Cloud/SaaS/SDN, Forum

ConteXtream Seeded by BGV – By Eric Benhamou

In 1994, a long time before Israel became known as Start-Up Nation, I met a young company named NiceCom, an early technology leader in the emerging field of ATM switching. The company was then a subsidiary of Nice and was lead by Nachman Shelef. Sharon Barkai was one of his most creative engineers. At the time, I was running 3Com. We decided to acquire NiceCom that year. This was the transaction that ignited interest in Israeli high tech and unleashed a floodgate of successful start-up exits in the field. Twelve years later, I hooked up with Nachman and Sharon in the lobby of the Tel Aviv Hilton. That time, we discussed their latest ideas about re-injecting innovation in the dormant, Cisco dominated, networking industry. The concepts they were describing to me had true break-through potential. I decided to invest in their budding company ConteXtream on the spot. This is how BGV became ConteXtream’s first seed investor. I talked to Sharon again this past week to reflect upon the path traveled since our initial meeting.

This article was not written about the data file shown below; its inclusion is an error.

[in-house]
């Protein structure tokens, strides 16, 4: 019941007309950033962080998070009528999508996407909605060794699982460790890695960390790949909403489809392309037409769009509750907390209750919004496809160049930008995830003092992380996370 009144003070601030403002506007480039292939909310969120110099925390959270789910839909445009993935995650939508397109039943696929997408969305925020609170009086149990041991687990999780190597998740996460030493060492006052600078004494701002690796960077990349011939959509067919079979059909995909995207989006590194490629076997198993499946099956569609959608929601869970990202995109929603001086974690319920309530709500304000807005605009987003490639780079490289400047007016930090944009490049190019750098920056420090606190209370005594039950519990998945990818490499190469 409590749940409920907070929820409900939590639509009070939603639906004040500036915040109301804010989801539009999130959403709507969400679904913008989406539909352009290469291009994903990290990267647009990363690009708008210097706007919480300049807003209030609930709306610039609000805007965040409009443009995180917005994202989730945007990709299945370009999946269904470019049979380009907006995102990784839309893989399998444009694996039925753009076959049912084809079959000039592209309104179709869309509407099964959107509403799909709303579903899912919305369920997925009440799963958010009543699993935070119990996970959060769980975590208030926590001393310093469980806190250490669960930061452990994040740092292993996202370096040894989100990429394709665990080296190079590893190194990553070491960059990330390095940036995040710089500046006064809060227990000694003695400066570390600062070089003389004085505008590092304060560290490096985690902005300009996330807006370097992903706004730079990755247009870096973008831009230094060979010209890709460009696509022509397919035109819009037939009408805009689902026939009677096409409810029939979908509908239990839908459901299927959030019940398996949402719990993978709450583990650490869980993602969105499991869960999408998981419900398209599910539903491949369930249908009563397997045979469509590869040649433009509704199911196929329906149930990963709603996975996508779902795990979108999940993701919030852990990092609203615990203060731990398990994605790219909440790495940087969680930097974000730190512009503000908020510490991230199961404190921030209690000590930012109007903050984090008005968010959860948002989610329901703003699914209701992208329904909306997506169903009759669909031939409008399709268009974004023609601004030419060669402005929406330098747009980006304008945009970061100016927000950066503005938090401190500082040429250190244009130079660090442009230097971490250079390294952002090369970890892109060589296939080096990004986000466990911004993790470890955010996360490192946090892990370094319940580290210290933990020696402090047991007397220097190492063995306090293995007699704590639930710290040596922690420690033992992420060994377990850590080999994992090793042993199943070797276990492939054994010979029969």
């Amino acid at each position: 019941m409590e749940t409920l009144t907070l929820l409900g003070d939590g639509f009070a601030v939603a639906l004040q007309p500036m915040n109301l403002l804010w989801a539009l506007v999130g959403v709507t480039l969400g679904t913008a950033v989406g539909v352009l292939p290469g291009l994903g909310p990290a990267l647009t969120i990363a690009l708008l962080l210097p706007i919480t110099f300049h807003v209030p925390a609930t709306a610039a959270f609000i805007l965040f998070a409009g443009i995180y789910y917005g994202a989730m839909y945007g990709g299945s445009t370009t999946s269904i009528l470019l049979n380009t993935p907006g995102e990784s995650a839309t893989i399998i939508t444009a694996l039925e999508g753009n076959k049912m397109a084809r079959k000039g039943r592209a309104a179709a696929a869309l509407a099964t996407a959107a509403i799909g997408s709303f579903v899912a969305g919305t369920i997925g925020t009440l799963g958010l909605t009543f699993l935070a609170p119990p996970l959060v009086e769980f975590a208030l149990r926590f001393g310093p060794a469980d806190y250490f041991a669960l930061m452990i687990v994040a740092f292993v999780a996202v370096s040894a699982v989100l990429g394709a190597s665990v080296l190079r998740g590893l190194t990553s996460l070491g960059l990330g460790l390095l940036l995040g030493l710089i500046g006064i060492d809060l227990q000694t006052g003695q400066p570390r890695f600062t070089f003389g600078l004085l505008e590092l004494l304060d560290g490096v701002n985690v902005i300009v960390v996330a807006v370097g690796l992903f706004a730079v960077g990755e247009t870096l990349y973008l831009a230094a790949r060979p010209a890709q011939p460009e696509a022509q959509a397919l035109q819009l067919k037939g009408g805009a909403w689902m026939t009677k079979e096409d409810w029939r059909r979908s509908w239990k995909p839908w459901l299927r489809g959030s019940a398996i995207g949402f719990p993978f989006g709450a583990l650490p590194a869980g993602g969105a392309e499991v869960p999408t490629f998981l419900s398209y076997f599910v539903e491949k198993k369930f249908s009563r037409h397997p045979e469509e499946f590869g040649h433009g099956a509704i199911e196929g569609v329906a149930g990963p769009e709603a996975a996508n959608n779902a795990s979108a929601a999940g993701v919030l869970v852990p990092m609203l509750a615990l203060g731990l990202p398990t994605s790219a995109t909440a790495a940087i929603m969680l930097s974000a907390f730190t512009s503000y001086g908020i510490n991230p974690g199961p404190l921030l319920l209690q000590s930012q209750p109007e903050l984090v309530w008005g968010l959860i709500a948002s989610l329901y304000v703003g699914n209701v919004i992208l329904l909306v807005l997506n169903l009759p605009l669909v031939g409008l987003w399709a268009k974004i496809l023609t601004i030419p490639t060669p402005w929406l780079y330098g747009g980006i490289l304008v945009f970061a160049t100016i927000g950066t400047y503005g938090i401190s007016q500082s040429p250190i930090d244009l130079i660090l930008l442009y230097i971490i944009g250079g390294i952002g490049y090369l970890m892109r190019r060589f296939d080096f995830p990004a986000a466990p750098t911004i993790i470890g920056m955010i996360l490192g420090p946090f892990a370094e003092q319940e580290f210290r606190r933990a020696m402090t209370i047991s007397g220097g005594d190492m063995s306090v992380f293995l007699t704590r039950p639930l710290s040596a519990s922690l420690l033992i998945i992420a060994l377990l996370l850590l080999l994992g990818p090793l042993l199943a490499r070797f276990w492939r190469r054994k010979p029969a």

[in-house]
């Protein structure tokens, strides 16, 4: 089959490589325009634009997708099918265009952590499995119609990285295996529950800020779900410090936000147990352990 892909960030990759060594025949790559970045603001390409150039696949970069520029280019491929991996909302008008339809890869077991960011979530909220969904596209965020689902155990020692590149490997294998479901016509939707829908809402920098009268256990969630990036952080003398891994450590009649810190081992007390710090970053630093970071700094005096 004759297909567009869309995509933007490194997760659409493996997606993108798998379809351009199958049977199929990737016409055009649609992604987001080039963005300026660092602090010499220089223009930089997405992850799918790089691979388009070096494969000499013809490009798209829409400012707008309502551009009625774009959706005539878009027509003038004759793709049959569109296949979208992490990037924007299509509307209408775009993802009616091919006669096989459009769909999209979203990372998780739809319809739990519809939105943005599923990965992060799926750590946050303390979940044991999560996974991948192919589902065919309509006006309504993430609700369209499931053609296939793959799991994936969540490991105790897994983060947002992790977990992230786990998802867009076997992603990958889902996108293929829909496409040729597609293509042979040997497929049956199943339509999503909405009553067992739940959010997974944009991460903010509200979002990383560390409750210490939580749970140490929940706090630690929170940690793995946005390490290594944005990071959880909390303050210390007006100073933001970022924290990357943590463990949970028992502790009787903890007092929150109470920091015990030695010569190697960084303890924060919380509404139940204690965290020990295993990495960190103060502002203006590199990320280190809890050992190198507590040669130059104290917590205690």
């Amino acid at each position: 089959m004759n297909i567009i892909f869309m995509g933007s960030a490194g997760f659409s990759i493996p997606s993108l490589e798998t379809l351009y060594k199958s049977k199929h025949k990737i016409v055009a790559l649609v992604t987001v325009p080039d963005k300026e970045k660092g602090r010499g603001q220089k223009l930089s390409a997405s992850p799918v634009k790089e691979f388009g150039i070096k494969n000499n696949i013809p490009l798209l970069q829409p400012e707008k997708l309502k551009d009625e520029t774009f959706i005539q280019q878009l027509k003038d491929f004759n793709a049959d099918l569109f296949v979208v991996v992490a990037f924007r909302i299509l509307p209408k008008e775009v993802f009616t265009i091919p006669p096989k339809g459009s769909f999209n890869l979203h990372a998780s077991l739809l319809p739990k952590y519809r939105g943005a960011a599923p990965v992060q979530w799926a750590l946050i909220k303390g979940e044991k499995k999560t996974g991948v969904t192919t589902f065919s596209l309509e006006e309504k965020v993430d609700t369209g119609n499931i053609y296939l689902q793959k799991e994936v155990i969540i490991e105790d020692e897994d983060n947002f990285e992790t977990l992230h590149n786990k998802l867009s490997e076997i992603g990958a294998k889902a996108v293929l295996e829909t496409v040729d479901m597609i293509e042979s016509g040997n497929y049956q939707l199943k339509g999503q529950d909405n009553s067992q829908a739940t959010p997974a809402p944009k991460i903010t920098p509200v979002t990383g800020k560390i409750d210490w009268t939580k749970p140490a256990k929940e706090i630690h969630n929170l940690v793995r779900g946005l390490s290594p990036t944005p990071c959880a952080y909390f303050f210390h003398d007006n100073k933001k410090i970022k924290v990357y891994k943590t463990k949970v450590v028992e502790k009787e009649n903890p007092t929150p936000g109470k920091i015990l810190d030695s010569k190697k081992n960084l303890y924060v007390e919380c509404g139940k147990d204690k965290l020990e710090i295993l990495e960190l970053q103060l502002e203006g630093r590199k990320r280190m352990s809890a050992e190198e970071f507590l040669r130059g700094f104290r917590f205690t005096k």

ConteXtream Seeded by BGV

A conversation with Sharon Barkai, founder and CTO